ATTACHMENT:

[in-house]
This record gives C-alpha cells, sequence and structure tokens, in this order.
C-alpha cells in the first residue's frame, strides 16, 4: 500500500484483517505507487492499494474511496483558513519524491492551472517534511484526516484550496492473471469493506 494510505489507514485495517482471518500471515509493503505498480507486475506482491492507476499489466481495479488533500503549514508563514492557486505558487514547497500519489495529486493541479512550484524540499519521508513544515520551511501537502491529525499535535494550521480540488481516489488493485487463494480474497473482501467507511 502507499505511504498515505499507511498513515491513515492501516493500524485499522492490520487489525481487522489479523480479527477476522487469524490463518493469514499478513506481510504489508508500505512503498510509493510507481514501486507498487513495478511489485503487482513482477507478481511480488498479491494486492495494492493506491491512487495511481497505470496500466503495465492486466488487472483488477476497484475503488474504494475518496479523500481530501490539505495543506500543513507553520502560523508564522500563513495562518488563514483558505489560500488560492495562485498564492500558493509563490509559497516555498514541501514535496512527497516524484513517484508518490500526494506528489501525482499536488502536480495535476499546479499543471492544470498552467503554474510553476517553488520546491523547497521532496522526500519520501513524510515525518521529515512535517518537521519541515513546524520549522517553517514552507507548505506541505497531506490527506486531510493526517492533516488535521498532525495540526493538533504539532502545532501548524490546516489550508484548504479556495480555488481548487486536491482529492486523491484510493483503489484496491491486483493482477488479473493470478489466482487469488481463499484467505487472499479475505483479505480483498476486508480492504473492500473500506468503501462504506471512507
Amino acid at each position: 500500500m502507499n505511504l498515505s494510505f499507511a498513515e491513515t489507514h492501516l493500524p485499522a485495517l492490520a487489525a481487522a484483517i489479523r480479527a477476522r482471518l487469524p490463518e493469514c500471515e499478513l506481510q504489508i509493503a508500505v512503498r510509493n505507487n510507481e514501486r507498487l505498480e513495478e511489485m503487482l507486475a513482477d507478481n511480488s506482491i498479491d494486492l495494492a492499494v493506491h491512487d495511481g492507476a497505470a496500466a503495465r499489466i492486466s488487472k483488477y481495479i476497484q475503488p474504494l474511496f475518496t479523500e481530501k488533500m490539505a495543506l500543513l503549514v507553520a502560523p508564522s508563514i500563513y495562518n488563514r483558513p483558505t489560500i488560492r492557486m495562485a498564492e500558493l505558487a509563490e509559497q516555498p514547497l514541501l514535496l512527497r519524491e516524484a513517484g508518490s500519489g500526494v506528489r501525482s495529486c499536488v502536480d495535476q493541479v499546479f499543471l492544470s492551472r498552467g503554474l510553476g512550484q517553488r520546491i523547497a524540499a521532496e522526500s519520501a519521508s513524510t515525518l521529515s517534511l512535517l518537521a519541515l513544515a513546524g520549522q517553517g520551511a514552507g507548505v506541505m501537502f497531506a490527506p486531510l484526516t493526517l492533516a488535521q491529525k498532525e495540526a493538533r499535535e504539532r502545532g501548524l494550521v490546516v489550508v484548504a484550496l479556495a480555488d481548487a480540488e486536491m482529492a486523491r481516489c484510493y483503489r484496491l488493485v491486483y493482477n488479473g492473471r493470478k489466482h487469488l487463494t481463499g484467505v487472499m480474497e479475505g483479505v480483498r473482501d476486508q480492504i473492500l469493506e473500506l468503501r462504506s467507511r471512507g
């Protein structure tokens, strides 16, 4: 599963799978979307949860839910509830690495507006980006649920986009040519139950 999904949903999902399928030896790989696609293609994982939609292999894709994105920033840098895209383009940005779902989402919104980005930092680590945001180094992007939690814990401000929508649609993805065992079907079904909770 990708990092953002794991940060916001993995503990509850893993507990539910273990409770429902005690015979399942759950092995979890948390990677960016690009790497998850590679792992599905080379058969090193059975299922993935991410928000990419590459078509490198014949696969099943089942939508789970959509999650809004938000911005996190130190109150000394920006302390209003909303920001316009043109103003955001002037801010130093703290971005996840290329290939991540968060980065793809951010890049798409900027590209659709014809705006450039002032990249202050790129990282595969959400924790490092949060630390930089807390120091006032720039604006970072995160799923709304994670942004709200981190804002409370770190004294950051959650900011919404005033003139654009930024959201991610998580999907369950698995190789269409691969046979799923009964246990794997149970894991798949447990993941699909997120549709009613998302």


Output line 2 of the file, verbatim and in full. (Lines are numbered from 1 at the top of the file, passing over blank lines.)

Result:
This record gives C-alpha cells, sequence and structure tokens, in this order.